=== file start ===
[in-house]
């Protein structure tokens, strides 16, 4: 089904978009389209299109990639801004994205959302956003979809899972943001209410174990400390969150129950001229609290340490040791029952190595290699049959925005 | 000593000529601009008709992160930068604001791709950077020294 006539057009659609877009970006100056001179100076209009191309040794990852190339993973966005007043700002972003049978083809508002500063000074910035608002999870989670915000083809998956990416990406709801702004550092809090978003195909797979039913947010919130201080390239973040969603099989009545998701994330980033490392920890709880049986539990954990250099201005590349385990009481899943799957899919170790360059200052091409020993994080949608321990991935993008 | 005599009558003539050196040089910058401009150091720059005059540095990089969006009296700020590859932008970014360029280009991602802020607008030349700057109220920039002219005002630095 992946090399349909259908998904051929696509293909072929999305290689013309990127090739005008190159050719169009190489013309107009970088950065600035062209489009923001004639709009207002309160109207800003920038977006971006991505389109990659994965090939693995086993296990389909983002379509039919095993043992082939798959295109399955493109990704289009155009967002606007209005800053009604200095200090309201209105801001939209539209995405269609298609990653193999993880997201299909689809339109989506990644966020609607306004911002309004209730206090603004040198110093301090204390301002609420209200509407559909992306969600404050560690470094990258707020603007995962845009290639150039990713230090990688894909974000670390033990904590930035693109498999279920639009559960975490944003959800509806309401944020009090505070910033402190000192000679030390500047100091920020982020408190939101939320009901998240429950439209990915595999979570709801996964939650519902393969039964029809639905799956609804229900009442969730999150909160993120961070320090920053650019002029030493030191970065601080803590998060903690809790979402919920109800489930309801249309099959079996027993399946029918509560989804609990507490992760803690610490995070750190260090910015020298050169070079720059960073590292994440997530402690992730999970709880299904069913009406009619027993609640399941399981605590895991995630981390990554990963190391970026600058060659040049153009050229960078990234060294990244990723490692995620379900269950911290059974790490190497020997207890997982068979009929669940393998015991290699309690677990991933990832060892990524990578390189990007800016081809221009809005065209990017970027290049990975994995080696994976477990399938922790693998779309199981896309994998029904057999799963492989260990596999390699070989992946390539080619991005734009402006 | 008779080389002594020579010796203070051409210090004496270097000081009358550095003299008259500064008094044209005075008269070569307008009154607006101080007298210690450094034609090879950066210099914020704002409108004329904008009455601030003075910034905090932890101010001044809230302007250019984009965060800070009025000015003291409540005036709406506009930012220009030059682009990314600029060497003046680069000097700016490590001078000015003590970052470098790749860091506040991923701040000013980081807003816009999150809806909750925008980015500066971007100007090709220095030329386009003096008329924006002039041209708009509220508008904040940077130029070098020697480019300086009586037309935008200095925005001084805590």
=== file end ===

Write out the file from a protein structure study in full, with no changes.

[in-house]
């Protein structure tokens, strides 16, 4: 089904978009389209299109990639801004994205959302956003979809899972943001209410174990400390969150129950001229609290340490040791029952190595290699049959925005 | 000593000529601009008709992160930068604001791709950077020294 006539057009659609877009970006100056001179100076209009191309040794990852190339993973966005007043700002972003049978083809508002500063000074910035608002999870989670915000083809998956990416990406709801702004550092809090978003195909797979039913947010919130201080390239973040969603099989009545998701994330980033490392920890709880049986539990954990250099201005590349385990009481899943799957899919170790360059200052091409020993994080949608321990991935993008 | 005599009558003539050196040089910058401009150091720059005059540095990089969006009296700020590859932008970014360029280009991602802020607008030349700057109220920039002219005002630095 992946090399349909259908998904051929696509293909072929999305290689013309990127090739005008190159050719169009190489013309107009970088950065600035062209489009923001004639709009207002309160109207800003920038977006971006991505389109990659994965090939693995086993296990389909983002379509039919095993043992082939798959295109399955493109990704289009155009967002606007209005800053009604200095200090309201209105801001939209539209995405269609298609990653193999993880997201299909689809339109989506990644966020609607306004911002309004209730206090603004040198110093301090204390301002609420209200509407559909992306969600404050560690470094990258707020603007995962845009290639150039990713230090990688894909974000670390033990904590930035693109498999279920639009559960975490944003959800509806309401944020009090505070910033402190000192000679030390500047100091920020982020408190939101939320009901998240429950439209990915595999979570709801996964939650519902393969039964029809639905799956609804229900009442969730999150909160993120961070320090920053650019002029030493030191970065601080803590998060903690809790979402919920109800489930309801249309099959079996027993399946029918509560989804609990507490992760803690610490995070750190260090910015020298050169070079720059960073590292994440997530402690992730999970709880299904069913009406009619027993609640399941399981605590895991995630981390990554990963190391970026600058060659040049153009050229960078990234060294990244990723490692995620379900269950911290059974790490190497020997207890997982068979009929669940393998015991290699309690677990991933990832060892990524990578390189990007800016081809221009809005065209990017970027290049990975994995080696994976477990399938922790693998779309199981896309994998029904057999799963492989260990596999390699070989992946390539080619991005734009402006 | 008779080389002594020579010796203070051409210090004496270097000081009358550095003299008259500064008094044209005075008269070569307008009154607006101080007298210690450094034609090879950066210099914020704002409108004329904008009455601030003075910034905090932890101010001044809230302007250019984009965060800070009025000015003291409540005036709406506009930012220009030059682009990314600029060497003046680069000097700016490590001078000015003590970052470098790749860091506040991923701040000013980081807003816009999150809806909750925008980015500066971007100007090709220095030329386009003096008329924006002039041209708009509220508008904040940077130029070098020697480019300086009586037309935008200095925005001084805590």